Gerencsér, Z., Matics, Z., Szabó, R. et al. 2019. Aggressiveness, mating behaviour and lifespan of group housed rabbit does. Animals 9(10), 708.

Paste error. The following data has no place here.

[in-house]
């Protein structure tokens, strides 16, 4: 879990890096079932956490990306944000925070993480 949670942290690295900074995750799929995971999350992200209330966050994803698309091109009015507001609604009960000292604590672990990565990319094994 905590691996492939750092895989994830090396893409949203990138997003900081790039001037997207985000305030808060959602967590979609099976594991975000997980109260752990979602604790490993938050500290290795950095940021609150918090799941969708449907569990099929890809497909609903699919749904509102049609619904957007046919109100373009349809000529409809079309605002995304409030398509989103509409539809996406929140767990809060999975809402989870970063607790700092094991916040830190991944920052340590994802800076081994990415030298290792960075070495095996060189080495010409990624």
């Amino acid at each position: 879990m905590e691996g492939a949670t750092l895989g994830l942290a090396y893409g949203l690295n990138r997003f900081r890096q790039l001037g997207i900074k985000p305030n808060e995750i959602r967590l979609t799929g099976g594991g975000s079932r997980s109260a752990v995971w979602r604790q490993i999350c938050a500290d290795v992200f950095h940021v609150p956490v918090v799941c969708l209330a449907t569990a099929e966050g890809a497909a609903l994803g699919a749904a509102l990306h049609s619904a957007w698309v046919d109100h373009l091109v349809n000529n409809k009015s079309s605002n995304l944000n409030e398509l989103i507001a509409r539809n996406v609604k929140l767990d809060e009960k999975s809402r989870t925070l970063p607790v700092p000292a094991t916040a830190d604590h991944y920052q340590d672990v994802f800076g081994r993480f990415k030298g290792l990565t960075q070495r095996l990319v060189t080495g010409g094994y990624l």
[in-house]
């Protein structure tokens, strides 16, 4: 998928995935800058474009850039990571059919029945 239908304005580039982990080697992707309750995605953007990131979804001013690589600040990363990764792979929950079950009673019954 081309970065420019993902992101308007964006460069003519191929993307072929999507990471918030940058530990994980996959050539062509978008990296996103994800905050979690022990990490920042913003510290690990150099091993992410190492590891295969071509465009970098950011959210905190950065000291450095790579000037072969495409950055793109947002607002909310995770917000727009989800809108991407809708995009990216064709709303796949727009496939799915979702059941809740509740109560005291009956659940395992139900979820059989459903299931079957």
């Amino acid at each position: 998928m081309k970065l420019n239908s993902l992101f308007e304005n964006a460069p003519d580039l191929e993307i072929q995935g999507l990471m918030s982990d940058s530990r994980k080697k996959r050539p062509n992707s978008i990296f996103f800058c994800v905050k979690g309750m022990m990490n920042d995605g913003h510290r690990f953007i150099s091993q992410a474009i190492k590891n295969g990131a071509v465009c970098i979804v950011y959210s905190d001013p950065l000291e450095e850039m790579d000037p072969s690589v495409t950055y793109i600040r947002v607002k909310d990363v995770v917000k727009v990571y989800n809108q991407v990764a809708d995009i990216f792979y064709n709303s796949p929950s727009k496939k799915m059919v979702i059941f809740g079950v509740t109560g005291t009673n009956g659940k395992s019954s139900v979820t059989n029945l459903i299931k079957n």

Aggressiveness is one of the main problems in group housing of rabbit does. The aim of the experiment was to investigate the frequency of aggressiveness and mating behaviour as well as the lifespan of does depending on group composition. The female and male rabbits were housed in one of the 7.7 m2 pens (four females and one male per pen). Based on the ages of female rabbits two homogenous groups (HOM) were formed containing four 17-week-old females and two heterogeneous groups (HET) containing three 17-week-old and one 1-year-old female. Twenty-four-hour video recordings were taken during the first month after assembling the groups, and the aggressive actions (fights) and matings were counted. The lifespan was examined over a 200-day experimental period. On the day after assembling the groups the number of fights among does was high in HET group. The same aggressive behaviour only started a week later in HOM group, and some fights between females and the male were also observed. The daily peaks of aggressiveness were in the morning (after the light on) and in the evening (before and after the lights off). The primary position of females in the hierarchy was clear but sometimes no differences were detected among the subordinate females. The mortality of does was connected with their rank order. The number of matings was very high on the day of assembling the groups and a second small peak was observed at the end of the hypothetical pseudo-pregnancy. In addition to mating between male and females, female–female and female–male mounting was also observed. Despite of the small sample size it seems that aggressive behaviour is frequent in group housing systems, which is contrary to animal welfare. Natural mating is not effective in group-housing system.